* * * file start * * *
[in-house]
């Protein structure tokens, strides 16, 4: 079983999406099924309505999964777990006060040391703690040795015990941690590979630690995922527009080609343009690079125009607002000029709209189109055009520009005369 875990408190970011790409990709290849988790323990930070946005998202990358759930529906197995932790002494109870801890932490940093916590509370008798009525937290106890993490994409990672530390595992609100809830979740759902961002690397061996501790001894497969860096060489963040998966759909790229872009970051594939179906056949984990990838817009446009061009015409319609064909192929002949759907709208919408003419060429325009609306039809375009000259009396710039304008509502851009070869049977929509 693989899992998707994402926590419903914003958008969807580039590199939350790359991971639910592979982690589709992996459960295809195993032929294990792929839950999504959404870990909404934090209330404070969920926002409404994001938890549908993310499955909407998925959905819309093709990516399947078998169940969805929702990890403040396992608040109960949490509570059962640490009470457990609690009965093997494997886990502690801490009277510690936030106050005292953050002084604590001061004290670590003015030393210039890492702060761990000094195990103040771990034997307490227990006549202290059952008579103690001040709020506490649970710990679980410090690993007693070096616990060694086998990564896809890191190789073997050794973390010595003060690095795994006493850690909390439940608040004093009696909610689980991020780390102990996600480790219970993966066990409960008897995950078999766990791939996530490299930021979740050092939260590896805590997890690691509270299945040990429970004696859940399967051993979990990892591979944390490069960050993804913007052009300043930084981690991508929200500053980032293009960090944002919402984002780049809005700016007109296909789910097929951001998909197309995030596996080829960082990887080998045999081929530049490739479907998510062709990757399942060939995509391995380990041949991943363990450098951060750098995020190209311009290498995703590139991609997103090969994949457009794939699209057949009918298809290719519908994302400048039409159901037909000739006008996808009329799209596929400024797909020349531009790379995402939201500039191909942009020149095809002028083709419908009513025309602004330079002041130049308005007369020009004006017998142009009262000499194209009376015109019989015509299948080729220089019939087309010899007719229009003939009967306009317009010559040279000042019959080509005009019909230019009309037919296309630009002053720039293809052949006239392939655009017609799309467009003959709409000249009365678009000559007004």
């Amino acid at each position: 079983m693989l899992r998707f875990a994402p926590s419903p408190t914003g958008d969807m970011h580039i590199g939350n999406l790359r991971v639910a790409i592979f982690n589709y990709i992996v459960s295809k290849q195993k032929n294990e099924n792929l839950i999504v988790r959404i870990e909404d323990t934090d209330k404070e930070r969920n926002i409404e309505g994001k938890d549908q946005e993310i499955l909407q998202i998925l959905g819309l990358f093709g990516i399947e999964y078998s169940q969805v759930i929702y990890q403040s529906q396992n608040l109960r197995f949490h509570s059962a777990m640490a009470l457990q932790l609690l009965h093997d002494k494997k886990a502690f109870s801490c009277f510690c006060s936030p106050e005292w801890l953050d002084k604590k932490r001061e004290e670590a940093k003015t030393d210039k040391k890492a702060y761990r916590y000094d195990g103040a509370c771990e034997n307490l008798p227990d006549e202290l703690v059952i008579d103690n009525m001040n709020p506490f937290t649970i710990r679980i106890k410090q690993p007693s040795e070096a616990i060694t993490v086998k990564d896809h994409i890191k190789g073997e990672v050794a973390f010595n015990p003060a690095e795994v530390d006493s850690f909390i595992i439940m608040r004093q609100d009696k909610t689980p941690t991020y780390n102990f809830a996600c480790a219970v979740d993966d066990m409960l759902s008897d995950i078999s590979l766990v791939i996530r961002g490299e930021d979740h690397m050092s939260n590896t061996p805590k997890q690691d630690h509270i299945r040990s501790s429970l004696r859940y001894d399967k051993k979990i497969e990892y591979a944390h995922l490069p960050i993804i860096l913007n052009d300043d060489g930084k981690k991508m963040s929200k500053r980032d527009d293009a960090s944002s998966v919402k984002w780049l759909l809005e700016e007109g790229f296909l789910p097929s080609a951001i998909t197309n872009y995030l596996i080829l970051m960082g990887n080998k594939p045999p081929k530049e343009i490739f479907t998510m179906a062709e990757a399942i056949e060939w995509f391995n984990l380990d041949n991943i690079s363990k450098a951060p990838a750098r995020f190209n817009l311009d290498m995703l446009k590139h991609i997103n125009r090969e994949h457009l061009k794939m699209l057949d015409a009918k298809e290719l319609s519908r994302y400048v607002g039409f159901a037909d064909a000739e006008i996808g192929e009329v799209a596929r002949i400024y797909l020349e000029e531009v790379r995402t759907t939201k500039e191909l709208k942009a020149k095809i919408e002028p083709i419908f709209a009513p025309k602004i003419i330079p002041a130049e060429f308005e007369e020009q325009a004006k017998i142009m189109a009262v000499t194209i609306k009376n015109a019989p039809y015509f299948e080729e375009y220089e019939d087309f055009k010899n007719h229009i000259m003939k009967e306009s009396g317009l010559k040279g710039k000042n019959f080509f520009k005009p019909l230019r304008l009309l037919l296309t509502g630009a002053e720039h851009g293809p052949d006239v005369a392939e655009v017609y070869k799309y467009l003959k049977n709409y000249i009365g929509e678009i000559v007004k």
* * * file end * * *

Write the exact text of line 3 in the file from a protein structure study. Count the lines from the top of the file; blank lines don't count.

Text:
């Amino acid at each position: 079983m693989l899992r998707f875990a994402p926590s419903p408190t914003g958008d969807m970011h580039i590199g939350n999406l790359r991971v639910a790409i592979f982690n589709y990709i992996v459960s295809k290849q195993k032929n294990e099924n792929l839950i999504v988790r959404i870990e909404d323990t934090d209330k404070e930070r969920n926002i409404e309505g994001k938890d549908q946005e993310i499955l909407q998202i998925l959905g819309l990358f093709g990516i399947e999964y078998s169940q969805v759930i929702y990890q403040s529906q396992n608040l109960r197995f949490h509570s059962a777990m640490a009470l457990q932790l609690l009965h093997d002494k494997k886990a502690f109870s801490c009277f510690c006060s936030p106050e005292w801890l953050d002084k604590k932490r001061e004290e670590a940093k003015t030393d210039k040391k890492a702060y761990r916590y000094d195990g103040a509370c771990e034997n307490l008798p227990d006549e202290l703690v059952i008579d103690n009525m001040n709020p506490f937290t649970i710990r679980i106890k410090q690993p007693s040795e070096a616990i060694t993490v086998k990564d896809h994409i890191k190789g073997e990672v050794a973390f010595n015990p003060a690095e795994v530390d006493s850690f909390i595992i439940m608040r004093q609100d009696k909610t689980p941690t991020y780390n102990f809830a996600c480790a219970v979740d993966d066990m409960l759902s008897d995950i078999s590979l766990v791939i996530r961002g490299e930021d979740h690397m050092s939260n590896t061996p805590k997890q690691d630690h509270i299945r040990s501790s429970l004696r859940y001894d399967k051993k979990i497969e990892y591979a944390h995922l490069p960050i993804i860096l913007n052009d300043d060489g930084k981690k991508m963040s929200k500053r980032d527009d293009a960090s944002s998966v919402k984002w780049l759909l809005e700016e007109g790229f296909l789910p097929s080609a951001i998909t197309n872009y995030l596996i080829l970051m960082g990887n080998k594939p045999p081929k530049e343009i490739f479907t998510m179906a062709e990757a399942i056949e060939w995509f391995n984990l380990d041949n991943i690079s363990k450098a951060p990838a750098r995020f190209n817009l311009d290498m995703l446009k590139h991609i997103n125009r090969e994949h457009l061009k794939m699209l057949d015409a009918k298809e290719l319609s519908r994302y400048v607002g039409f159901a037909d064909a000739e006008i996808g192929e009329v799209a596929r002949i400024y797909l020349e000029e531009v790379r995402t759907t939201k500039e191909l709208k942009a020149k095809i919408e002028p083709i419908f709209a009513p025309k602004i003419i330079p002041a130049e060429f308005e007369e020009q325009a004006k017998i142009m189109a009262v000499t194209i609306k009376n015109a019989p039809y015509f299948e080729e375009y220089e019939d087309f055009k010899n007719h229009i000259m003939k009967e306009s009396g317009l010559k040279g710039k000042n019959f080509f520009k005009p019909l230019r304008l009309l037919l296309t509502g630009a002053e720039h851009g293809p052949d006239v005369a392939e655009v017609y070869k799309y467009l003959k049977n709409y000249i009365g929509e678009i000559v007004k």